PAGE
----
This is obviously referring to the SK Seri Pristina issue, and the answer is – everyone has been wrong. At the temple of Lord Bobo, His Supreme Eminenceness is the law expert, and the issue must be seen primarily as a legal question, and only then as a moral one.
First, one must distinguish between suspects and witnesses. The children questioned were not classified as suspects but as witnesses who could shed light on the case.
Second, if the police wish to gather information from child witnesses, they must follow the specific procedure under the Child Act 2001, and not the general provisions of the Criminal Procedure Code. The Child Act was passed to protect children, i.e. those below the age of 18, after Malaysia signed and accepted the Convention of the Rights of Children 1989 (“CRC”). A child’s best interest is paramount in the application of the Child Act and the CRC in relation to police conduct.
Third, section 113 of the Child Act requires the police to order the custodian of a child who is to be questioned to produce the child for that purpose. From the media reports, it seems the parents were not ordered to produce their children for questioning. Without the 113 order from the police, it would be unlawful to question the children. Section 113 has been violated.
In any event, the Child Act is silent on the power of the police to either orally question or take a written statement from a child witness. Without an express power, the police cannot act in the way they did. The law has a gap, and looks like an ass, and the IGP was clearly talking out of his.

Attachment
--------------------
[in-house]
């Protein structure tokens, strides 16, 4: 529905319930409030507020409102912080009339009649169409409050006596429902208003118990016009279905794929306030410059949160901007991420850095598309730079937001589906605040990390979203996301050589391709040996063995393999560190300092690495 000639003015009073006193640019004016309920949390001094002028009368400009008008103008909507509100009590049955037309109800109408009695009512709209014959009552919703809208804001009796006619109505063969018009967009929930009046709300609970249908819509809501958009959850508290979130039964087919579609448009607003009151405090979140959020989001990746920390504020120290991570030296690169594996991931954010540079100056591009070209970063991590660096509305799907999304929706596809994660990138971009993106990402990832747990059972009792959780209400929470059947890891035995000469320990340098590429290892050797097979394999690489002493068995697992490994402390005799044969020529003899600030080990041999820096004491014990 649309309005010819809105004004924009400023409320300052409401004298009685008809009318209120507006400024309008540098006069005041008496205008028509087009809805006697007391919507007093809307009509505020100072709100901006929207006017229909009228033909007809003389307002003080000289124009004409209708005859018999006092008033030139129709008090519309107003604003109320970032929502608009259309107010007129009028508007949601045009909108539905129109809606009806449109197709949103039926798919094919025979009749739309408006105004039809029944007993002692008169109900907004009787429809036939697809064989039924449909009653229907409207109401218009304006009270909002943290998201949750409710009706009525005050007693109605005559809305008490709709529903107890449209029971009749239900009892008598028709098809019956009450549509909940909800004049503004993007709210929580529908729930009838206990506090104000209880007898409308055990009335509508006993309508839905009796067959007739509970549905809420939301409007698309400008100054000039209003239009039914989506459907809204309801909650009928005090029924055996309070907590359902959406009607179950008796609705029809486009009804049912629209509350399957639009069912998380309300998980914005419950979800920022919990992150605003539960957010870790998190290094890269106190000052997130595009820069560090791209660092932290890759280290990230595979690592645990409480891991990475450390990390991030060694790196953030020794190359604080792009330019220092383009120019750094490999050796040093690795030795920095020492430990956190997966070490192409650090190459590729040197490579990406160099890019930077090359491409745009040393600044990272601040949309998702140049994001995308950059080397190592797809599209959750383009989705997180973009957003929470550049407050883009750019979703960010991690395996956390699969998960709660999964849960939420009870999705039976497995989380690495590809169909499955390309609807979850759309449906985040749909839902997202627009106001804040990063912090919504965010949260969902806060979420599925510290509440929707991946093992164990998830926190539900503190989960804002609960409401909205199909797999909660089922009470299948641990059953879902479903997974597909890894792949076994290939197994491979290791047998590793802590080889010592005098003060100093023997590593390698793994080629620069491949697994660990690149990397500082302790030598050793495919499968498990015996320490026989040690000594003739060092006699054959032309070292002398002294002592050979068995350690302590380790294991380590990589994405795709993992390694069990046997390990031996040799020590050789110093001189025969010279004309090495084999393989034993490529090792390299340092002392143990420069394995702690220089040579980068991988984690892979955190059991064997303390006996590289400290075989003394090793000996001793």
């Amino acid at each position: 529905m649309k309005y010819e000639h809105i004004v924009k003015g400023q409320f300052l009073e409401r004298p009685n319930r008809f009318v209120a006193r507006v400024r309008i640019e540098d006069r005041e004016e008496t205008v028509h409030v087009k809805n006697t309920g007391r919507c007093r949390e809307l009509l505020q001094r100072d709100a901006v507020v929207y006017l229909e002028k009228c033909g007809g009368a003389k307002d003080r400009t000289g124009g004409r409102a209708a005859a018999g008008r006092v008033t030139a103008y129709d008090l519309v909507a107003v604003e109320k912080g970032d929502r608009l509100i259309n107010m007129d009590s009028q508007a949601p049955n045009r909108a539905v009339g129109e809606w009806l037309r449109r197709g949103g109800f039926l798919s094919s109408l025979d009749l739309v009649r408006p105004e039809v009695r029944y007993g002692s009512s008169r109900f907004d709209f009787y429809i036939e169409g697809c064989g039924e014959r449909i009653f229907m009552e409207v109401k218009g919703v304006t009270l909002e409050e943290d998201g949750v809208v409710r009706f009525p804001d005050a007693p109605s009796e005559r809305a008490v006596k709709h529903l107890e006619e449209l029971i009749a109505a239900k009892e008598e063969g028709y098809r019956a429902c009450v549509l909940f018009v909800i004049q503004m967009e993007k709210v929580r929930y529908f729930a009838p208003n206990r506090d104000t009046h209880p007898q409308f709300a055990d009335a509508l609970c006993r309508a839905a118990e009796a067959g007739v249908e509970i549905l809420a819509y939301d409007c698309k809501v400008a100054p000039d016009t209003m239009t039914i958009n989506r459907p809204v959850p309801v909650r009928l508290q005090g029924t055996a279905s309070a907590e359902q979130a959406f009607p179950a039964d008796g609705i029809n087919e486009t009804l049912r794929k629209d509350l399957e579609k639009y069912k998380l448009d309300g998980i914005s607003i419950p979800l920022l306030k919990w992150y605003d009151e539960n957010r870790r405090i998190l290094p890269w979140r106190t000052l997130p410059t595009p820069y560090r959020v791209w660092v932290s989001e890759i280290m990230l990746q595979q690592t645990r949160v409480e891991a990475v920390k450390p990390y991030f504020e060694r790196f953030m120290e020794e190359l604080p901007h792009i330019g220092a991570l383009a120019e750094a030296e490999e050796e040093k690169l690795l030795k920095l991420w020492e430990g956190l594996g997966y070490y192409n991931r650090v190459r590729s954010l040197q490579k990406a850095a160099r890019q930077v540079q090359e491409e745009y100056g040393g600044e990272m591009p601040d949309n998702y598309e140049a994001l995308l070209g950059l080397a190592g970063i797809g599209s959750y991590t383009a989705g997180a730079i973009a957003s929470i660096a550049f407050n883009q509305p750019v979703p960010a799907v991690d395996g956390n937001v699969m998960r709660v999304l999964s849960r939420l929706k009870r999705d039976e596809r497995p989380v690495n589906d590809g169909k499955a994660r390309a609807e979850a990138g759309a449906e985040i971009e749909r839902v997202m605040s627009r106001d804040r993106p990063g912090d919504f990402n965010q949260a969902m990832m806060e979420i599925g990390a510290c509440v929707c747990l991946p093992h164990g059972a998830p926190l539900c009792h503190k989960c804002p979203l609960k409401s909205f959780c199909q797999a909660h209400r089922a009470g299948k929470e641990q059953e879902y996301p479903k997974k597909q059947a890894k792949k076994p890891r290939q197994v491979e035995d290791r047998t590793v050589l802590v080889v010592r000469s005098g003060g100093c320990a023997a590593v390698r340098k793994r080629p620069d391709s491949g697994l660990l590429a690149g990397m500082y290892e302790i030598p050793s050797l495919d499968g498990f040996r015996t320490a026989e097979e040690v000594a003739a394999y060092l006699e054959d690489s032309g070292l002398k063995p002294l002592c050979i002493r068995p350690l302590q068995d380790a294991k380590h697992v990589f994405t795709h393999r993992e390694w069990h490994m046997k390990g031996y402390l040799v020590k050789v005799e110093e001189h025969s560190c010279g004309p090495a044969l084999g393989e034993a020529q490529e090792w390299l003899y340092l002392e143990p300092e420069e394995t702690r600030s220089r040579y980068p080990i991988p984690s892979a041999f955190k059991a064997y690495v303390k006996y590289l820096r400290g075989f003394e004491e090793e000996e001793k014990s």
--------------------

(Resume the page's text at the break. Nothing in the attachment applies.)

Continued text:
Lord Bobo advises that the parents sue the police for arbitrary and unlawful interference with the lives and privacy of their children, and claim damages for emotional distress to the children. We would also very much appreciate if journalists could properly question the IGP about his motives for spreading such mistruths.
Morally, the police must surely as a matter of courtesy, decorum, and kindness inform the parents before approaching the children to ask them questions. Isn’t showing love and care the Malaysian way? Or are we now in the era of endless possibilities?
Dear Lord Bobo, it’s good to see you back. While you have been away, Malaysia’s 13th general election came and went. Have you noticed a change? (Tak Ubah Pun, via email)
Lord Bobo has never been away. We are omnipresent. It is your timid mind which is unable to comprehend that we are here, there, and everywhere (yes, even there) all the time, in different forms. And yes, we know you were looking at those pictures on that website today.
But anyway, His Supreme Eminenceness does not fault you for your lack of mental abilities. Our education system is to blame. And Lord Bobo knows you are not an avid reader of Ask Lord Bobo. For if you were, you would have long ago stopped expecting politicians or these elections that take place once every five years to be what changes things. Get it through your thick skull – accept that in the system we have, your vote is almost meaningless. Stop relying on politicians, and be part of the revolution as the citizens reclaim their power.
Although Lord Bobo already knows your question before you even knew you had a question, as a practical display of your true desire to have your query answered, His Supreme Eminenceness has graciously allowed you to communicate your questions by either emailing [email protected] or tweeting your question, mentioning @LoyarBurok and using the hashtag #AskLordBobo. Now, what the hell are you waiting for? Hear This and Tremblingly Obey (although trembling is optional if you are somewhere very warm)!